## Stream: Is there code for X?

### Topic: polynomial.eq_of_monic_of_associated

#### Kenny Lau (May 24 2020 at 07:58):

import data.polynomial

universe u

namespace polynomial

theorem eq_of_monic_of_associated {R : Type u} [integral_domain R] {p q : polynomial R}
(hp : p.monic) (hq : q.monic) (hpq : associated p q) : p = q :=
sorry

end polynomial


#### Kenny Lau (May 24 2020 at 08:10):

import data.polynomial

universe u

namespace polynomial

theorem eq_of_monic_of_associated {R : Type u} [integral_domain R] {p q : polynomial R}
(hp : p.monic) (hq : q.monic) (hpq : associated p q) : p = q :=
begin
obtain ⟨u, hu⟩ := hpq,
unfold monic at hp hq,
rw eq_C_of_degree_le_zero (le_of_eq \$ degree_coe_units _) at hu,
rwa [hq, C_1, mul_one] at hu
end

end polynomial


#### Sebastien Gouezel (May 24 2020 at 08:13):

In maths papers, usually before a theorem there is a sentence explaining what the theorem is about, and after the theorem there is a discussion of the shortcomings of the theorem, the relevant examples, and so on, to help the reader figure out why the theorem is interesting. Arguably, all this is already implicit in the statement of the theorem, but still it helps a lot the readers (and it is a little bit more of work for the author)!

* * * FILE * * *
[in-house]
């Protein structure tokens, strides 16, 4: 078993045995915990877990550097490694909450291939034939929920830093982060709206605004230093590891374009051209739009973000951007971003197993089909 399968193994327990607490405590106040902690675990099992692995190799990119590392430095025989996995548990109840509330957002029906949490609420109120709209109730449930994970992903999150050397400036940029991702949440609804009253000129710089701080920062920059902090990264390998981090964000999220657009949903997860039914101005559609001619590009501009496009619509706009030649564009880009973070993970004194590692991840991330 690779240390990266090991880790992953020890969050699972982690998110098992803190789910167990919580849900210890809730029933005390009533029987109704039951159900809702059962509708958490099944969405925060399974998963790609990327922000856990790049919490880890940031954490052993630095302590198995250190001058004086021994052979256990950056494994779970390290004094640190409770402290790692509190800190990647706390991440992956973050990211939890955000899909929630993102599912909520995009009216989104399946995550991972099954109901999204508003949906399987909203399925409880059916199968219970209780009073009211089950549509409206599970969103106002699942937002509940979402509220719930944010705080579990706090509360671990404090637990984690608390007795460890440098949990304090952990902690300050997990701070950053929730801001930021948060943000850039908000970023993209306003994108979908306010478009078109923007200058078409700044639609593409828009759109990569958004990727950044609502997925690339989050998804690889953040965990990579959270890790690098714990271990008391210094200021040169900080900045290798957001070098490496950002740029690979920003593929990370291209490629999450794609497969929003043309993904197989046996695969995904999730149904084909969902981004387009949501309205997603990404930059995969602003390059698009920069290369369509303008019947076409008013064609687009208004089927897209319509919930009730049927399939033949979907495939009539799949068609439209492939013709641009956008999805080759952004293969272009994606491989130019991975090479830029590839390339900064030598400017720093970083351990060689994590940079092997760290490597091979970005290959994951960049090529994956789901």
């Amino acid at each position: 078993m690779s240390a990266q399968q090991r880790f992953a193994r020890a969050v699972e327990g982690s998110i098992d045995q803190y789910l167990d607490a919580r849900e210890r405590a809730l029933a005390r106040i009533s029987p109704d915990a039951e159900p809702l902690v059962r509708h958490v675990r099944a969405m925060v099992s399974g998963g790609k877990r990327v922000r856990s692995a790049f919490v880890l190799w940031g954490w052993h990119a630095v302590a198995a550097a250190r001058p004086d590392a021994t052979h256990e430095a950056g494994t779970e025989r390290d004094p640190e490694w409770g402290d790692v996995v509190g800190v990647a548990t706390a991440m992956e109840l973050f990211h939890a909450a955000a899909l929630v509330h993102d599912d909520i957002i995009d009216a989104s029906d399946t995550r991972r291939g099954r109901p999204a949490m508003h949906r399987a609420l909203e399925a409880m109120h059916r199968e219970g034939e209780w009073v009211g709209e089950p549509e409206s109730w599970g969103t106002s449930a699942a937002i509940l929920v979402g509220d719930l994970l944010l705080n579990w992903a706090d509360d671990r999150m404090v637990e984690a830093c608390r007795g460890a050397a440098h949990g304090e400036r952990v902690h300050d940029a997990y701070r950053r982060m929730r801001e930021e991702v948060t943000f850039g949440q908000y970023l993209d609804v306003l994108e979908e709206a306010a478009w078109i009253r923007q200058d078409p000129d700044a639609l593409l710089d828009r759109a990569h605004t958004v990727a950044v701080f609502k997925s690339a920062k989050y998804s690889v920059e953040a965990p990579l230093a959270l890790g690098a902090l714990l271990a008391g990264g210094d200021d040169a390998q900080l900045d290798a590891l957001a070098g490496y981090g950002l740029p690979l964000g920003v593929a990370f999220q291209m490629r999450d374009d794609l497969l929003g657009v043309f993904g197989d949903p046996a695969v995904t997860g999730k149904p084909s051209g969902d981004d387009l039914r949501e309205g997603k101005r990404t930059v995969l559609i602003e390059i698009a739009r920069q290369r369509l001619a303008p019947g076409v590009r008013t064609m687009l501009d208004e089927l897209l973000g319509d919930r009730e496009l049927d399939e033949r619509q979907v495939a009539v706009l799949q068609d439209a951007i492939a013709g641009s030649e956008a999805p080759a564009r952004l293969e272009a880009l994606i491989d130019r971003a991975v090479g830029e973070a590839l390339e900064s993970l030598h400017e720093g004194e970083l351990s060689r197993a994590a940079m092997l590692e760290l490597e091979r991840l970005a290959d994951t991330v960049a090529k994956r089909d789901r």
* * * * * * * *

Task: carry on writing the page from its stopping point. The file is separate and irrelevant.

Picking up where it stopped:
Zulip posts should probably be constructed in the same way: instead of a bare code block, sentences explaining the issue and the context would help a lot :)

#### Kenny Lau (May 24 2020 at 08:16):

If two polynomials (in an integral domain) are monic and divide each other then they are the same polynomial

Last updated: May 17 2021 at 15:13 UTC